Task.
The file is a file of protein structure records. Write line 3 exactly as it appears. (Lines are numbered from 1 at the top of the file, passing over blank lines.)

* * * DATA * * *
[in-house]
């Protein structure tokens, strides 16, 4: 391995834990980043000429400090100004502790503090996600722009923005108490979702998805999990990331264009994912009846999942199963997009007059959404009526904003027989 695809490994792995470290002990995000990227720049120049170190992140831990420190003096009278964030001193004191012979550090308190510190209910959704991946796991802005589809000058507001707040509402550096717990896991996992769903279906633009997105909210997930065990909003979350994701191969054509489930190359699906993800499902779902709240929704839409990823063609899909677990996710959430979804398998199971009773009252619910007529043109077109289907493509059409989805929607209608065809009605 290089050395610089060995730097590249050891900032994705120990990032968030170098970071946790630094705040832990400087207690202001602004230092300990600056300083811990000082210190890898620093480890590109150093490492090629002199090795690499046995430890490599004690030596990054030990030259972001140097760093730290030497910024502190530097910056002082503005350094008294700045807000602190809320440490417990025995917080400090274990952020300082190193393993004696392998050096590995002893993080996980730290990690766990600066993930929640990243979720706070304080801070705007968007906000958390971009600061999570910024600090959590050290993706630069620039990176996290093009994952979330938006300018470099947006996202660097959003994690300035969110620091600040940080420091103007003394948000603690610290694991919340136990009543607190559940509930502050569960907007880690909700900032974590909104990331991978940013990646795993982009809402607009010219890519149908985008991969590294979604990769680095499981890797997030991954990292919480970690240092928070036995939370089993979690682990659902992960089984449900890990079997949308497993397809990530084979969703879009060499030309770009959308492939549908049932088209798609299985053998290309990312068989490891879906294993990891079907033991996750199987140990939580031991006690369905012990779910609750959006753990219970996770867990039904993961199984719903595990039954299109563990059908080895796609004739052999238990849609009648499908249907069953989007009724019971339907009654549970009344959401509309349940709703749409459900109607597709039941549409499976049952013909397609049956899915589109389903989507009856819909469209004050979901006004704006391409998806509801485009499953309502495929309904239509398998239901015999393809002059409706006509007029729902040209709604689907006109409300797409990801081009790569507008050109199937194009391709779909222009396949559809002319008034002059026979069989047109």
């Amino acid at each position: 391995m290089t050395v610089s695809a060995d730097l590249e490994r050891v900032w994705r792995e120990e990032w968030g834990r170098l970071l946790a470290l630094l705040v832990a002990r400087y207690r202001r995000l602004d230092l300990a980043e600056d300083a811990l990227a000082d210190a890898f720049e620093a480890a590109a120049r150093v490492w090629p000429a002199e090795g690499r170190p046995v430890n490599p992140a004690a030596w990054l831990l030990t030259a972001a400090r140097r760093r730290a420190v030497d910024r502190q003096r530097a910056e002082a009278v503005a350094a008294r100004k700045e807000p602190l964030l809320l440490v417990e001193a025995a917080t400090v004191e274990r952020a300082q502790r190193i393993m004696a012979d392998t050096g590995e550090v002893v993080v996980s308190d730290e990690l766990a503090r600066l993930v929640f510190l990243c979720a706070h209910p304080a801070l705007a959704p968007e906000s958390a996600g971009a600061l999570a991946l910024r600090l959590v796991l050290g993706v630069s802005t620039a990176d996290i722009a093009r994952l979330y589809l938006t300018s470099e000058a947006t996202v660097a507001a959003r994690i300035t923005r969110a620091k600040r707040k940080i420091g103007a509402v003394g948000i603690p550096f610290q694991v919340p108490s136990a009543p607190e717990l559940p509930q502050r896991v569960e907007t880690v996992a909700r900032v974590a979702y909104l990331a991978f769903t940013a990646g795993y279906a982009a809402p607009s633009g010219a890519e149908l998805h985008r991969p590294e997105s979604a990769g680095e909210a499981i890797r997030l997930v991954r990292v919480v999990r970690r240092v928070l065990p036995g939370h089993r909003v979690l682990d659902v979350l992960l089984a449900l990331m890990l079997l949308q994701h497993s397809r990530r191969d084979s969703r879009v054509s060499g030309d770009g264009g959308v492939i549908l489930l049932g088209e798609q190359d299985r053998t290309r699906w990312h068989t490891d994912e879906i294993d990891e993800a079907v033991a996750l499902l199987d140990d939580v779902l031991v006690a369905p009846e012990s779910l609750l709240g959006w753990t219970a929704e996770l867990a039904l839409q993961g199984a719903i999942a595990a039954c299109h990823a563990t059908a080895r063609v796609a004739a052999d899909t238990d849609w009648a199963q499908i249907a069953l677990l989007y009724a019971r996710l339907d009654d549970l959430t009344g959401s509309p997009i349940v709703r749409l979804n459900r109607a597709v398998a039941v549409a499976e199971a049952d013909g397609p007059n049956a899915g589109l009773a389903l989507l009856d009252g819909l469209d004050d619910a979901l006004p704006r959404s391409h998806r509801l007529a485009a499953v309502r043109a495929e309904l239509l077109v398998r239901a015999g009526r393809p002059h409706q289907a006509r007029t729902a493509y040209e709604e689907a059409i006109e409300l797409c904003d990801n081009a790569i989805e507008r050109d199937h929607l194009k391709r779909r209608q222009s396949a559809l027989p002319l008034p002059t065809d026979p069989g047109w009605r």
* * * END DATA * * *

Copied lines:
């Amino acid at each position: 391995m290089t050395v610089s695809a060995d730097l590249e490994r050891v900032w994705r792995e120990e990032w968030g834990r170098l970071l946790a470290l630094l705040v832990a002990r400087y207690r202001r995000l602004d230092l300990a980043e600056d300083a811990l990227a000082d210190a890898f720049e620093a480890a590109a120049r150093v490492w090629p000429a002199e090795g690499r170190p046995v430890n490599p992140a004690a030596w990054l831990l030990t030259a972001a400090r140097r760093r730290a420190v030497d910024r502190q003096r530097a910056e002082a009278v503005a350094a008294r100004k700045e807000p602190l964030l809320l440490v417990e001193a025995a917080t400090v004191e274990r952020a300082q502790r190193i393993m004696a012979d392998t050096g590995e550090v002893v993080v996980s308190d730290e990690l766990a503090r600066l993930v929640f510190l990243c979720a706070h209910p304080a801070l705007a959704p968007e906000s958390a996600g971009a600061l999570a991946l910024r600090l959590v796991l050290g993706v630069s802005t620039a990176d996290i722009a093009r994952l979330y589809l938006t300018s470099e000058a947006t996202v660097a507001a959003r994690i300035t923005r969110a620091k600040r707040k940080i420091g103007a509402v003394g948000i603690p550096f610290q694991v919340p108490s136990a009543p607190e717990l559940p509930q502050r896991v569960e907007t880690v996992a909700r900032v974590a979702y909104l990331a991978f769903t940013a990646g795993y279906a982009a809402p607009s633009g010219a890519e149908l998805h985008r991969p590294e997105s979604a990769g680095e909210a499981i890797r997030l997930v991954r990292v919480v999990r970690r240092v928070l065990p036995g939370h089993r909003v979690l682990d659902v979350l992960l089984a449900l990331m890990l079997l949308q994701h497993s397809r990530r191969d084979s969703r879009v054509s060499g030309d770009g264009g959308v492939i549908l489930l049932g088209e798609q190359d299985r053998t290309r699906w990312h068989t490891d994912e879906i294993d990891e993800a079907v033991a996750l499902l199987d140990d939580v779902l031991v006690a369905p009846e012990s779910l609750l709240g959006w753990t219970a929704e996770l867990a039904l839409q993961g199984a719903i999942a595990a039954c299109h990823a563990t059908a080895r063609v796609a004739a052999d899909t238990d849609w009648a199963q499908i249907a069953l677990l989007y009724a019971r996710l339907d009654d549970l959430t009344g959401s509309p997009i349940v709703r749409l979804n459900r109607a597709v398998a039941v549409a499976e199971a049952d013909g397609p007059n049956a899915g589109l009773a389903l989507l009856d009252g819909l469209d004050d619910a979901l006004p704006r959404s391409h998806r509801l007529a485009a499953v309502r043109a495929e309904l239509l077109v398998r239901a015999g009526r393809p002059h409706q289907a006509r007029t729902a493509y040209e709604e689907a059409i006109e409300l797409c904003d990801n081009a790569i989805e507008r050109d199937h929607l194009k391709r779909r209608q222009s396949a559809l027989p002319l008034p002059t065809d026979p069989g047109w009605r």